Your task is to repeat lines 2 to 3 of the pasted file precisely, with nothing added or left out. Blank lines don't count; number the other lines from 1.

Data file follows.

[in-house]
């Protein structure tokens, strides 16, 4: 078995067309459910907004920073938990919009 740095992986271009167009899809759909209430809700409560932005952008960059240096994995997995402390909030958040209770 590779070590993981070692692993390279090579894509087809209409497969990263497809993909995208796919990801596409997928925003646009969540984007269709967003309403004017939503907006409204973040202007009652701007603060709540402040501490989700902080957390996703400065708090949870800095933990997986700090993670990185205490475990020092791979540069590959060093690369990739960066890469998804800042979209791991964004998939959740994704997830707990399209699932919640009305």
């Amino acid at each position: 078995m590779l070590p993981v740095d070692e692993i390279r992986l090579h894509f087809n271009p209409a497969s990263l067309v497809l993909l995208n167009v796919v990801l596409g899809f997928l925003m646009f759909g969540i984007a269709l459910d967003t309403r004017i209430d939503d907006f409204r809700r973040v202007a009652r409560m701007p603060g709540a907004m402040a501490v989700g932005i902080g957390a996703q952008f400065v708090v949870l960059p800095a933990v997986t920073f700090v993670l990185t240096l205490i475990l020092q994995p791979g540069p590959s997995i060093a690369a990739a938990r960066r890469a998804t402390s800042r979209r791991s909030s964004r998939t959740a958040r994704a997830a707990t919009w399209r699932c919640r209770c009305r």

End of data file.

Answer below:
């Protein structure tokens, strides 16, 4: 078995067309459910907004920073938990919009 740095992986271009167009899809759909209430809700409560932005952008960059240096994995997995402390909030958040209770 590779070590993981070692692993390279090579894509087809209409497969990263497809993909995208796919990801596409997928925003646009969540984007269709967003309403004017939503907006409204973040202007009652701007603060709540402040501490989700902080957390996703400065708090949870800095933990997986700090993670990185205490475990020092791979540069590959060093690369990739960066890469998804800042979209791991964004998939959740994704997830707990399209699932919640009305």
């Amino acid at each position: 078995m590779l070590p993981v740095d070692e692993i390279r992986l090579h894509f087809n271009p209409a497969s990263l067309v497809l993909l995208n167009v796919v990801l596409g899809f997928l925003m646009f759909g969540i984007a269709l459910d967003t309403r004017i209430d939503d907006f409204r809700r973040v202007a009652r409560m701007p603060g709540a907004m402040a501490v989700g932005i902080g957390a996703q952008f400065v708090v949870l960059p800095a933990v997986t920073f700090v993670l990185t240096l205490i475990l020092q994995p791979g540069p590959s997995i060093a690369a990739a938990r960066r890469a998804t402390s800042r979209r791991s909030s964004r998939t959740a958040r994704a997830a707990t919009w399209r699932c919640r209770c009305r």